Group raises awareness of American Indian culture

Daily Sundial

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The American Indian Student Association at CSUN has been creating cultural awareness for almost 30 years, and informing the campus community that the American Indian culture is alive in the United States.

“We want people to know that American Indians are still alive,” said Rosemary Avila, sophomore sociology major. “People are always teasing us, saying that we’re all dead, but in fact we are not. We are not historical people. We are here in a contemporary sense.”

AISA works in conjunction with the American Indian Studies Minor Program to promote the program and the group.

“The association and the minor program are supplemental to each other,” said Jeff Helmkamp, senior sociology major. “It is beneficial for both things to be around, because if one were to fade away, so would the other.”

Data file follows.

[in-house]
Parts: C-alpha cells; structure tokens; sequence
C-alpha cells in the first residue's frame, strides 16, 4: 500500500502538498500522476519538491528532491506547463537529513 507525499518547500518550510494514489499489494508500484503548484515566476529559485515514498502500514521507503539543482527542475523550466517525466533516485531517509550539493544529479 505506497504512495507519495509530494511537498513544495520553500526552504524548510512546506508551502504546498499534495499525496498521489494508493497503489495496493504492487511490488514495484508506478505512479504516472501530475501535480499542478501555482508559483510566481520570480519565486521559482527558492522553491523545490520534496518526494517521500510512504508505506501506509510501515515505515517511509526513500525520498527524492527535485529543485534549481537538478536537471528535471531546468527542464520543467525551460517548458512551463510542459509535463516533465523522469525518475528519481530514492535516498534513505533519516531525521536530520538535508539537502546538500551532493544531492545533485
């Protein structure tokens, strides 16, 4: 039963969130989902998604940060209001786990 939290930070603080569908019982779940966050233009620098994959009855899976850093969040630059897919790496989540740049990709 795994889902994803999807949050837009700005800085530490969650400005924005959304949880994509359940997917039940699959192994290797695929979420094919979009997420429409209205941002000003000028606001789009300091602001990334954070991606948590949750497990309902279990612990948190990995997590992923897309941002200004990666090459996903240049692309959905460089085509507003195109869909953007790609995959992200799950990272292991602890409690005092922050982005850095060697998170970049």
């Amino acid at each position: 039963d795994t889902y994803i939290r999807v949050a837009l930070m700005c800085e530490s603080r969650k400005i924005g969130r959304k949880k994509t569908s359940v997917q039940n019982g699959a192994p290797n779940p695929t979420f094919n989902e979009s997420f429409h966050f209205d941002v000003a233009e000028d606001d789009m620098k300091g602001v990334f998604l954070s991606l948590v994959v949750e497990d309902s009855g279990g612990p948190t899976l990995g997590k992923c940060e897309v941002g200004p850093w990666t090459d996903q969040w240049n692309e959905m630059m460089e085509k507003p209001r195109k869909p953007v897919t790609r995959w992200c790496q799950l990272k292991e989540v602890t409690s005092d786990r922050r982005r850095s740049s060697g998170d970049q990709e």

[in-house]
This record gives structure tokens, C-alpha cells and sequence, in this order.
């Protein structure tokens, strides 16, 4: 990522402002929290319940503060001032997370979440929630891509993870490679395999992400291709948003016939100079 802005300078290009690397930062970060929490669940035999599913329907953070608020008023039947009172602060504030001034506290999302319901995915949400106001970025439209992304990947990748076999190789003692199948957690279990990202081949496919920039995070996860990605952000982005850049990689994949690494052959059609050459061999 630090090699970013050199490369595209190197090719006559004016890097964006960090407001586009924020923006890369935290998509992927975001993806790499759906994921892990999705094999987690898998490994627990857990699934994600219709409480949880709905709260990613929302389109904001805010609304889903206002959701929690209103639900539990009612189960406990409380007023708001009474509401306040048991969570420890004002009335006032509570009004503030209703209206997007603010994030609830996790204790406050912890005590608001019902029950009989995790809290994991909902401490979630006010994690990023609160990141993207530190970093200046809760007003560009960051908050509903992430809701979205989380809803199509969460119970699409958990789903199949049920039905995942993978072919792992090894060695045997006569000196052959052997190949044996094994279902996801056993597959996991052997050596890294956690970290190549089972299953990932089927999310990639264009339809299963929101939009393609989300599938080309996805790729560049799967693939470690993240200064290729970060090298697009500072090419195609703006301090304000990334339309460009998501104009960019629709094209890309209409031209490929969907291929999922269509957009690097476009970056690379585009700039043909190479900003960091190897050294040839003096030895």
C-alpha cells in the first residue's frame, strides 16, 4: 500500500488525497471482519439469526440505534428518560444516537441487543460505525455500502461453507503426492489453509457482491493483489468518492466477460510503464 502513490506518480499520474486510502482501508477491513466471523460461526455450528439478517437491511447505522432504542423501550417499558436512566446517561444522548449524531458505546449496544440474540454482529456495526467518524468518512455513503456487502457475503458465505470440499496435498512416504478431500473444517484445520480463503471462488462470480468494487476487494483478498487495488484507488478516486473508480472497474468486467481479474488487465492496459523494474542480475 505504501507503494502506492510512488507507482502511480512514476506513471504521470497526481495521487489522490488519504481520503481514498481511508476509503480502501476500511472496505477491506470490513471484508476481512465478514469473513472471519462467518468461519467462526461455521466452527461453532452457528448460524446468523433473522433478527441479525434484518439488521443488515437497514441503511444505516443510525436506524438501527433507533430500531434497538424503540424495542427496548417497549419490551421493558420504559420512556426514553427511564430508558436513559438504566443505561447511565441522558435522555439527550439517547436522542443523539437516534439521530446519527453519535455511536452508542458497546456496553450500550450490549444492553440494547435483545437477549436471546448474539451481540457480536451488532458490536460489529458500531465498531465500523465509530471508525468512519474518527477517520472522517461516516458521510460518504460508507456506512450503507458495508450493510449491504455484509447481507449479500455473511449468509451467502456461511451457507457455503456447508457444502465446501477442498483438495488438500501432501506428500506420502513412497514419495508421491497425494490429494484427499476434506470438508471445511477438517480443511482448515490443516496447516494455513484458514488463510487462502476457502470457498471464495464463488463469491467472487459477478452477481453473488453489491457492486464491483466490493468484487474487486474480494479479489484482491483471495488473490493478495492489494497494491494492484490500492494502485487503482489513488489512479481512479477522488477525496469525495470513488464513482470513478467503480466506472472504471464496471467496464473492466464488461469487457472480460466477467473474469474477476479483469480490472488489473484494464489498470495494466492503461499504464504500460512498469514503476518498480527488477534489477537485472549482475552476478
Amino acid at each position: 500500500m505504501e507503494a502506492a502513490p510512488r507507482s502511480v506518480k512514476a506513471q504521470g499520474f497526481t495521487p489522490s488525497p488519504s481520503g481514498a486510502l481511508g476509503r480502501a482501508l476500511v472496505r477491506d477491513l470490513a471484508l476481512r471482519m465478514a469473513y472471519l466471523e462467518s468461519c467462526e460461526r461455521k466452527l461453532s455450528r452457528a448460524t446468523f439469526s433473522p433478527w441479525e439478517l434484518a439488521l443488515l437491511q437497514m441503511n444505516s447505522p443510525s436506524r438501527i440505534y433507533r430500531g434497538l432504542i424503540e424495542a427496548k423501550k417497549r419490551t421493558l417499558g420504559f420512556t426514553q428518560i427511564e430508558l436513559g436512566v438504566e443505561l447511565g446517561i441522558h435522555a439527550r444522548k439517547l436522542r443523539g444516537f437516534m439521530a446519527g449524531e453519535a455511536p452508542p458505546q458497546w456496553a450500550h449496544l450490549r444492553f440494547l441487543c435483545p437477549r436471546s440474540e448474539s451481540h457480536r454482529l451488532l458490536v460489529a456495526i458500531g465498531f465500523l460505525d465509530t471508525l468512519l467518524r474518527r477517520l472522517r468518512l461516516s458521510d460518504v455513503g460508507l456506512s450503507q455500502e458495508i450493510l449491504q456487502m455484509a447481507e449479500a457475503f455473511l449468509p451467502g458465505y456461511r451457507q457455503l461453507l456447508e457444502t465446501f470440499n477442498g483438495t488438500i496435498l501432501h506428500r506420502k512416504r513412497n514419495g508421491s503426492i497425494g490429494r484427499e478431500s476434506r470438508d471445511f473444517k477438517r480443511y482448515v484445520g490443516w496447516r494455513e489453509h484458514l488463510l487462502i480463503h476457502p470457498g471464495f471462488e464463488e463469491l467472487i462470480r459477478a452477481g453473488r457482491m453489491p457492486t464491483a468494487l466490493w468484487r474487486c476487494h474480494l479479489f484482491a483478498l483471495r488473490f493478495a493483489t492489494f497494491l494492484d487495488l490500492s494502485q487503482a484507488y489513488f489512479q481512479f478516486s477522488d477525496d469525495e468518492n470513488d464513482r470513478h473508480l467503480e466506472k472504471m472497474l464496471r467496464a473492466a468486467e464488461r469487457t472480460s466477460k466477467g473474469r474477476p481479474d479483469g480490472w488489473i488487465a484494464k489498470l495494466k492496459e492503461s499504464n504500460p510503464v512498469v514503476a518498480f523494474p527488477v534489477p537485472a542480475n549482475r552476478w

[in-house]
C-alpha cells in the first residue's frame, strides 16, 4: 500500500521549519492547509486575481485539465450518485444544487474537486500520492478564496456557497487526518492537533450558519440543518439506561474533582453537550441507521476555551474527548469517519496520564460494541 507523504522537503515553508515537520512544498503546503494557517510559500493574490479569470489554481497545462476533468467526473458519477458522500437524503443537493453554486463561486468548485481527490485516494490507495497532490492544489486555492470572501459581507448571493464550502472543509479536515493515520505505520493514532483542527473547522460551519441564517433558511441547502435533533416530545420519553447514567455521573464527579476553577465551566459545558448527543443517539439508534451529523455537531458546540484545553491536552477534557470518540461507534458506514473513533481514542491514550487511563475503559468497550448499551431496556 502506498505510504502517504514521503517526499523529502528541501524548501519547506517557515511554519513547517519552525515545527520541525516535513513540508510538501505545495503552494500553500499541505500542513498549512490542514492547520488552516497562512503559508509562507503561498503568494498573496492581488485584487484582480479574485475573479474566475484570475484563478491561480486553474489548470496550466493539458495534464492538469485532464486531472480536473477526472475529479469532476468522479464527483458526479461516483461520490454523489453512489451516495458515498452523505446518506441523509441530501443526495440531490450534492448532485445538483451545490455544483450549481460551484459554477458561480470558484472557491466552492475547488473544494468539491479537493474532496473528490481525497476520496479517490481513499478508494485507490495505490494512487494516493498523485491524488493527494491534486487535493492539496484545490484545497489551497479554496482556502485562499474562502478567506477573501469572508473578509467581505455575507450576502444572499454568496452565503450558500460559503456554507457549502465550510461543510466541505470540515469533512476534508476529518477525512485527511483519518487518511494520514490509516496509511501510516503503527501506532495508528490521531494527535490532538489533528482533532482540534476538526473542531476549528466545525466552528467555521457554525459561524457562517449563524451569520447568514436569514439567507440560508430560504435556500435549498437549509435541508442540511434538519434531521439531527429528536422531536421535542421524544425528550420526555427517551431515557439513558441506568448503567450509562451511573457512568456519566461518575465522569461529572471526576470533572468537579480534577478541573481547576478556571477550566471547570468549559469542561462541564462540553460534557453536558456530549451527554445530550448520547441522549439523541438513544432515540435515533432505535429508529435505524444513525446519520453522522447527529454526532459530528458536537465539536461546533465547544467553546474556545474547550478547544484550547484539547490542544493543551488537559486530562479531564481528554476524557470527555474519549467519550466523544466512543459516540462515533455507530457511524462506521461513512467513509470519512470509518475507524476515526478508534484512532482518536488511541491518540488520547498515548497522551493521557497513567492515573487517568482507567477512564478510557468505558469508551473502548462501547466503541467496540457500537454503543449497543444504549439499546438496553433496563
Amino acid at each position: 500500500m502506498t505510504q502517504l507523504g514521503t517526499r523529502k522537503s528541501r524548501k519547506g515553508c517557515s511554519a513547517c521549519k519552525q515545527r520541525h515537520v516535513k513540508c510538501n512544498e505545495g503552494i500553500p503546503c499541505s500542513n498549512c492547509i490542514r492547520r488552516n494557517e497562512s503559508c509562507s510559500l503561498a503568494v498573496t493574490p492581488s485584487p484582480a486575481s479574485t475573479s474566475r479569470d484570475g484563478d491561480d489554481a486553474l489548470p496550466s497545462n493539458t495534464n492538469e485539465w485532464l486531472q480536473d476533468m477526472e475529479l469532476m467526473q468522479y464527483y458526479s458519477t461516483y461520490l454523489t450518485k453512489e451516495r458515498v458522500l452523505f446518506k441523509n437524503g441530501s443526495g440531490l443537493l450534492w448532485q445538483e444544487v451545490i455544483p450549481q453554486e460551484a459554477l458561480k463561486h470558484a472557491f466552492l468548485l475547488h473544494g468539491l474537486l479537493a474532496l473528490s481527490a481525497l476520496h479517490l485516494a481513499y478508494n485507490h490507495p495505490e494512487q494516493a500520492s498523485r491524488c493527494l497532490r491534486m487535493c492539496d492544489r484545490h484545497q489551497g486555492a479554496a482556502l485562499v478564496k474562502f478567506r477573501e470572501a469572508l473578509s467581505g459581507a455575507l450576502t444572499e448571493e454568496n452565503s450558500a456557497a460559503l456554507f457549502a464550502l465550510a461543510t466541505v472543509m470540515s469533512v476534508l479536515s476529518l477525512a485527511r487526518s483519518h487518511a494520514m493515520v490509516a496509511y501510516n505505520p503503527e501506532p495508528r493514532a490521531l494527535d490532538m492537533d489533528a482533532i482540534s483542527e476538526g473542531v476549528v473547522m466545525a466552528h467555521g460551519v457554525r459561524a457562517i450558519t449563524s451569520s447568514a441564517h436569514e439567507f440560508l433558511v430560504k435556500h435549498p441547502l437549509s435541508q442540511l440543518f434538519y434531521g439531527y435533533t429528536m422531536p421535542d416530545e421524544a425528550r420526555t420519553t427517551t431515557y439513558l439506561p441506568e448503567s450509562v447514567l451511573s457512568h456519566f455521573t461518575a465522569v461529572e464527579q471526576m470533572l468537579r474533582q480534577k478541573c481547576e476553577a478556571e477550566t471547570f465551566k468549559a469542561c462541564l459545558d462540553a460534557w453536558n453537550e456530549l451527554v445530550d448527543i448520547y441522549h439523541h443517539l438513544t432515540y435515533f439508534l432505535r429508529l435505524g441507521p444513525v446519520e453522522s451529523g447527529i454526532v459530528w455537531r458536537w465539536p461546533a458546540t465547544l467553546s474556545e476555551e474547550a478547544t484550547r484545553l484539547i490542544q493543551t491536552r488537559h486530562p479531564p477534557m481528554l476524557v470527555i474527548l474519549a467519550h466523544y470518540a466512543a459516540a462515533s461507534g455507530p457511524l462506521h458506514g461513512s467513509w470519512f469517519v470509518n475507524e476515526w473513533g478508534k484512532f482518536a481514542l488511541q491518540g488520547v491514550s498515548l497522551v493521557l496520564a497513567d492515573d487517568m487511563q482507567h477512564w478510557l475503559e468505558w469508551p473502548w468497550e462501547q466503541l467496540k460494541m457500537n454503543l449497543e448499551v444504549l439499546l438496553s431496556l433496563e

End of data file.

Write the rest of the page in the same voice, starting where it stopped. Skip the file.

Not only does AISA help keep the minor program alive, but it also provides CSUN students with a general understanding of American Indians. Through events and meetings, the association focuses on relevant issues and concerns.

“We celebrate Indigenous Awareness Month in November and hold a pow-wow on campus,” Helmkamp said. “Throughout the month, we bring (in) storytellers and musicians and show films to commemorate the Native American heritage.”

On May 18, AISA will host the First Annual American Indian Film Festival, said Virginia Diego, senior biology and Chicano/a studies major.

Not only does AISA provide information to the community, but it also serves as a student support group.

“AISA has been successful in not only creating cultural awareness, but (helping) create bonds with fellow peers,” Helmkamp said.

Being in the association allows American Indian students to associate with others, Avila said.

“The association is a strong network of friendships,” said Helmkamp. “Not only do we do school-related events, but we also get together as friends.”

Avila and Helmkamp both said they enjoy working with people who share their heritage and goals.